Interactive Educational Modules in
Scientific Computing

CFL Condition

This module illustrates the CFL condition for stability of an explicit finite difference discretization of the wave equation. The domain of dependence of a hyperbolic partial differential equation (PDE) for a given point in the problem domain is that portion of the problem domain that influences the value of the solution at the given point. Similarly, the domain of dependence of an explicit finite difference scheme for a given mesh point is the set of mesh points that affect the value of the approximate solution at the given mesh point. The CFL condition, named for its originators Courant, Friedrichs, and Lewy, requires that the domain of dependence of the PDE must lie within the domain of dependence of the finite difference scheme for each mesh point of an explicit finite difference scheme for a hyperbolic PDE. Any explicit finite difference scheme that violates the CFL condition is necessarily unstable, but satisfying the CFL condition does not necessarily guarantee stability. This module illustrates the CFL condition for the wave equation utt = c uxx, where the constant c determines the wave speed. For the wave equation, the domain of dependence for a given point is an isosceles triangle having its apex at the given point, one edge on the spatial axis, and remaining edges with slopes 1 ⁄ c½ and −1 ⁄ c½. The standard finite difference scheme for the wave equation uses centered, second-order accurate differences in both space and time (see Wave Equation module), whose stencil also yields a triangular-shaped domain of dependence as the numerical scheme marches forward in time.

The coefficient c, spatial step size Δx, and time step Δt can be selected using the sliders below, and the resulting domains of dependence for a typical mesh point are drawn in the graph of the problem domain, with the mesh points of the finite difference scheme shown as black dots, the domain of dependence of the PDE shaded red, the domain of dependence of the difference scheme shaded blue, and the overlap between the two domains of dependence shaded magenta. From the geometric relationships in the graph, it is clear that the CFL condition requires that c½Δt ⁄Δx ≤ 1. Accordingly, the word “stable” or “unstable” appears below the graph, depending on whether the CFL condition is satisfied or not, respectively. Note that for given choices of any two of the three parameters, the difference scheme can be stable or unstable, depending on the choice of the third parameter.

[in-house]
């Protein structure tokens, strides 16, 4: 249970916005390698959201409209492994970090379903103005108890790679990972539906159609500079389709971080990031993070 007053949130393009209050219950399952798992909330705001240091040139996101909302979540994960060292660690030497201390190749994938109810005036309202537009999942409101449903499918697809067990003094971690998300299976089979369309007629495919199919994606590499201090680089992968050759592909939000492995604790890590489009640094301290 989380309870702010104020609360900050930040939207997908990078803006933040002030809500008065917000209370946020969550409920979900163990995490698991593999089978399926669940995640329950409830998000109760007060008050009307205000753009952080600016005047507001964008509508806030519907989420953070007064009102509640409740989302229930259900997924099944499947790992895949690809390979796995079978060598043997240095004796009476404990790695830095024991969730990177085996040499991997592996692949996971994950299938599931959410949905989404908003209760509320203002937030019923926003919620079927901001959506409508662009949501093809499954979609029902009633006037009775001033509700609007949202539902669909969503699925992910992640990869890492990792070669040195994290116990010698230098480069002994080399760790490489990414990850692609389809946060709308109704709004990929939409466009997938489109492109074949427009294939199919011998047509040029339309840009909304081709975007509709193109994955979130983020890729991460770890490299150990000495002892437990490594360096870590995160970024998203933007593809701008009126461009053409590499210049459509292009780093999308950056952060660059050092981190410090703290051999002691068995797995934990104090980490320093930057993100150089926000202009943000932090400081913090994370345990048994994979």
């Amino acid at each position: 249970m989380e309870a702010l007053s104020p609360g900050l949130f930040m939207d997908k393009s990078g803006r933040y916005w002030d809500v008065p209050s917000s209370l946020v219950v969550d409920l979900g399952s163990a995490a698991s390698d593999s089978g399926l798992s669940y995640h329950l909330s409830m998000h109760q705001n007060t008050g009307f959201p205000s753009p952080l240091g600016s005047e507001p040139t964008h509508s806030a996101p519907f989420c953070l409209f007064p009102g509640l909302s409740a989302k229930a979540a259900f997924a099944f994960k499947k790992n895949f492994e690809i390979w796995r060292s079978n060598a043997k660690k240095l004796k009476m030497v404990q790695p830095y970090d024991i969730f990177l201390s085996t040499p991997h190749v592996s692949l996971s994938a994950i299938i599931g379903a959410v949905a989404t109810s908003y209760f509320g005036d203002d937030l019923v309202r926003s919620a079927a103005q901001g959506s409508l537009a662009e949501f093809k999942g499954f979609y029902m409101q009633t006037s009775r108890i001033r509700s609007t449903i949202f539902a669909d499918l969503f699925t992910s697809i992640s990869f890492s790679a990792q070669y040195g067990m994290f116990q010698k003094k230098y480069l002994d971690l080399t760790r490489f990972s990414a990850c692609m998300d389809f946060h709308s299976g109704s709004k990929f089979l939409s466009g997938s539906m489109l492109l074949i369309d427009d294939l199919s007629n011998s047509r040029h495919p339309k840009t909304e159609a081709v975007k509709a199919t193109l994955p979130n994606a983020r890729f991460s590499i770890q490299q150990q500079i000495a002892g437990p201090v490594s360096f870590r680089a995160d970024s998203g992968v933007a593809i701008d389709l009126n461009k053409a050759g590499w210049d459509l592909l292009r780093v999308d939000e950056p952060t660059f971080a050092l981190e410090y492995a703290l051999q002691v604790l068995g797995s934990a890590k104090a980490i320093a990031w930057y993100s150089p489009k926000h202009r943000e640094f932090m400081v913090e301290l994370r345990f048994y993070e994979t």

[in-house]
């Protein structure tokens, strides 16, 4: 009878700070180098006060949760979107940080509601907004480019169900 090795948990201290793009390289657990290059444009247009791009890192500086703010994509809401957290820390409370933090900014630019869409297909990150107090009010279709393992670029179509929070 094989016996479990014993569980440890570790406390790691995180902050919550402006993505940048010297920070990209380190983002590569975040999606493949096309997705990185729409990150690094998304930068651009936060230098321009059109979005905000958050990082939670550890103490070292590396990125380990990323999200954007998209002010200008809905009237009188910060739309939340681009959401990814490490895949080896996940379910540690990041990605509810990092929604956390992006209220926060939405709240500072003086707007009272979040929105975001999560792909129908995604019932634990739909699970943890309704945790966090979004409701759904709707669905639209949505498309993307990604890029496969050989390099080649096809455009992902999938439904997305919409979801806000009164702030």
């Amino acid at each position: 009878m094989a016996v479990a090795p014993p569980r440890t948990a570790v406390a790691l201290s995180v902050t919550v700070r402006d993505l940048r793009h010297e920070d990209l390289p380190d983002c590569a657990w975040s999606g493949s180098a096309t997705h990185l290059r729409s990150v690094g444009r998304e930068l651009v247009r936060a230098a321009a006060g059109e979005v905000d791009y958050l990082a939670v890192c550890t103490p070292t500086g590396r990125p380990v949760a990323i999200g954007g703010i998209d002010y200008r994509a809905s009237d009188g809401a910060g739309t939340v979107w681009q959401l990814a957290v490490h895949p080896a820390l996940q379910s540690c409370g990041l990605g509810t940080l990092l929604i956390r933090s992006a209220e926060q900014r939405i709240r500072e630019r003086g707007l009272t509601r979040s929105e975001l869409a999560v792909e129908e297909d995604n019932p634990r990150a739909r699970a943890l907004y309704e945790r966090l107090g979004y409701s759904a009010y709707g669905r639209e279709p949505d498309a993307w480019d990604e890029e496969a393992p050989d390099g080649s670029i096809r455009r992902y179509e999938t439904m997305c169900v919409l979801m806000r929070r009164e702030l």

The CFL condition can be interpreted intuitively as requiring that the distance c½Δt traveled by a wave in one time step not exceed one spatial step Δx, or equivalently that the numerical wave speed Δx ⁄ Δt be at least as fast as the physical wave speed c½. In practice, the value of c is determined by the physical problem being solved, Δx is chosen to achieve the desired accuracy in the approximate solution, and the CFL condition then becomes a limit Δt ≤ Δxc½ on the time step Δt for the difference scheme to be stable.

Reference: Michael T. Heath, Scientific Computing, An Introductory Survey, 2nd edition, McGraw-Hill, New York, 2002. See Section 11.2.2, especially Example 11.4 and Figure 11.6.

Developers: Evan VanderZee and Michael Heath